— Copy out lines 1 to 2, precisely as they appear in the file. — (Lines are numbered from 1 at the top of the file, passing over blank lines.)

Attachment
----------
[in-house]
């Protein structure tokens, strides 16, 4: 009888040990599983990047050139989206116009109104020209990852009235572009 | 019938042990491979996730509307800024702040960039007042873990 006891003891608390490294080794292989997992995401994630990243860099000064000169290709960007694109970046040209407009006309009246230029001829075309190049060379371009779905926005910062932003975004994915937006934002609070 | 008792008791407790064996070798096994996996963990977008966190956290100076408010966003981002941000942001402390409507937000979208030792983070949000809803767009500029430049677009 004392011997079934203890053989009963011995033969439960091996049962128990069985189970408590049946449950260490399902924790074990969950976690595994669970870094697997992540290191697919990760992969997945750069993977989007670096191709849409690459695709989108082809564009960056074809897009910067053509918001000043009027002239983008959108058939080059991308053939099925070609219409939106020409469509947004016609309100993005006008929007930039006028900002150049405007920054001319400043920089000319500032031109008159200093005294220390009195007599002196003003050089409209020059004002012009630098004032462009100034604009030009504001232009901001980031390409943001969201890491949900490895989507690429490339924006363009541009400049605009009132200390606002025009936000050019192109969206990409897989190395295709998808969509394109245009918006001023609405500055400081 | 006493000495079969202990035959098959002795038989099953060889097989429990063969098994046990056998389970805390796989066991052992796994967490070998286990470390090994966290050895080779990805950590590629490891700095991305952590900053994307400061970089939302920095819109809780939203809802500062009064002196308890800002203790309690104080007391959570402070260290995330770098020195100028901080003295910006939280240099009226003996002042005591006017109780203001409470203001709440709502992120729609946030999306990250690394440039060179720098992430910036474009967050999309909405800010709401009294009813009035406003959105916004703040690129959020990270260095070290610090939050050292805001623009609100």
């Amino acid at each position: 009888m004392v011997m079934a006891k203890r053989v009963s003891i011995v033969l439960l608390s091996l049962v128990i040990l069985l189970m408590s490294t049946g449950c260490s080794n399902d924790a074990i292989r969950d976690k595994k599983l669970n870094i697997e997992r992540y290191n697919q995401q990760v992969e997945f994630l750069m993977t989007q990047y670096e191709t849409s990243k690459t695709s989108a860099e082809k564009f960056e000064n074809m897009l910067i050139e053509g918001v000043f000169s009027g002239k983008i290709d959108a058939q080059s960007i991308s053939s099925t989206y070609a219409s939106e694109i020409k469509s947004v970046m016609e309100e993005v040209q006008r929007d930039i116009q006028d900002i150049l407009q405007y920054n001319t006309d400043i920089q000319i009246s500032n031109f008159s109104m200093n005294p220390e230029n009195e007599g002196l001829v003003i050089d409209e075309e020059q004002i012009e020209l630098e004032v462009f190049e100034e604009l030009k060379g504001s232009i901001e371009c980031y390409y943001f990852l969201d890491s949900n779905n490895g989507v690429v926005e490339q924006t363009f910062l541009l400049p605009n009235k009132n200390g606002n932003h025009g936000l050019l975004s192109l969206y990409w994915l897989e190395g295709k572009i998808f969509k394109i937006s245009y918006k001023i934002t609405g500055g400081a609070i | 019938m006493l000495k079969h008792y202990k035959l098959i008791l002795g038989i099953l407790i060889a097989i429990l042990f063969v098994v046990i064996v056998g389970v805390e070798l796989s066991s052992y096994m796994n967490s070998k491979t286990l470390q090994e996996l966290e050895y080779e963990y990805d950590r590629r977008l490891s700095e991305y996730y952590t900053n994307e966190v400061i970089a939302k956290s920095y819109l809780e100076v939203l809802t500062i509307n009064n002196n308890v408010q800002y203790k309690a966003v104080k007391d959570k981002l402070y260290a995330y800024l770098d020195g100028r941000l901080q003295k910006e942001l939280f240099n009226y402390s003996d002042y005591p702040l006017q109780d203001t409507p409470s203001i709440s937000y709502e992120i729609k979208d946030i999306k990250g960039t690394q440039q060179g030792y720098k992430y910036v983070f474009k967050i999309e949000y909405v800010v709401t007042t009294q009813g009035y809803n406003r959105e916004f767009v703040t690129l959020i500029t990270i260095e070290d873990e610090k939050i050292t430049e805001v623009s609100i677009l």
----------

[in-house]
């Protein structure tokens, strides 16, 4: 009888040990599983990047050139989206116009109104020209990852009235572009 | 019938042990491979996730509307800024702040960039007042873990 006891003891608390490294080794292989997992995401994630990243860099000064000169290709960007694109970046040209407009006309009246230029001829075309190049060379371009779905926005910062932003975004994915937006934002609070 | 008792008791407790064996070798096994996996963990977008966190956290100076408010966003981002941000942001402390409507937000979208030792983070949000809803767009500029430049677009 004392011997079934203890053989009963011995033969439960091996049962128990069985189970408590049946449950260490399902924790074990969950976690595994669970870094697997992540290191697919990760992969997945750069993977989007670096191709849409690459695709989108082809564009960056074809897009910067053509918001000043009027002239983008959108058939080059991308053939099925070609219409939106020409469509947004016609309100993005006008929007930039006028900002150049405007920054001319400043920089000319500032031109008159200093005294220390009195007599002196003003050089409209020059004002012009630098004032462009100034604009030009504001232009901001980031390409943001969201890491949900490895989507690429490339924006363009541009400049605009009132200390606002025009936000050019192109969206990409897989190395295709998808969509394109245009918006001023609405500055400081 | 006493000495079969202990035959098959002795038989099953060889097989429990063969098994046990056998389970805390796989066991052992796994967490070998286990470390090994966290050895080779990805950590590629490891700095991305952590900053994307400061970089939302920095819109809780939203809802500062009064002196308890800002203790309690104080007391959570402070260290995330770098020195100028901080003295910006939280240099009226003996002042005591006017109780203001409470203001709440709502992120729609946030999306990250690394440039060179720098992430910036474009967050999309909405800010709401009294009813009035406003959105916004703040690129959020990270260095070290610090939050050292805001623009609100």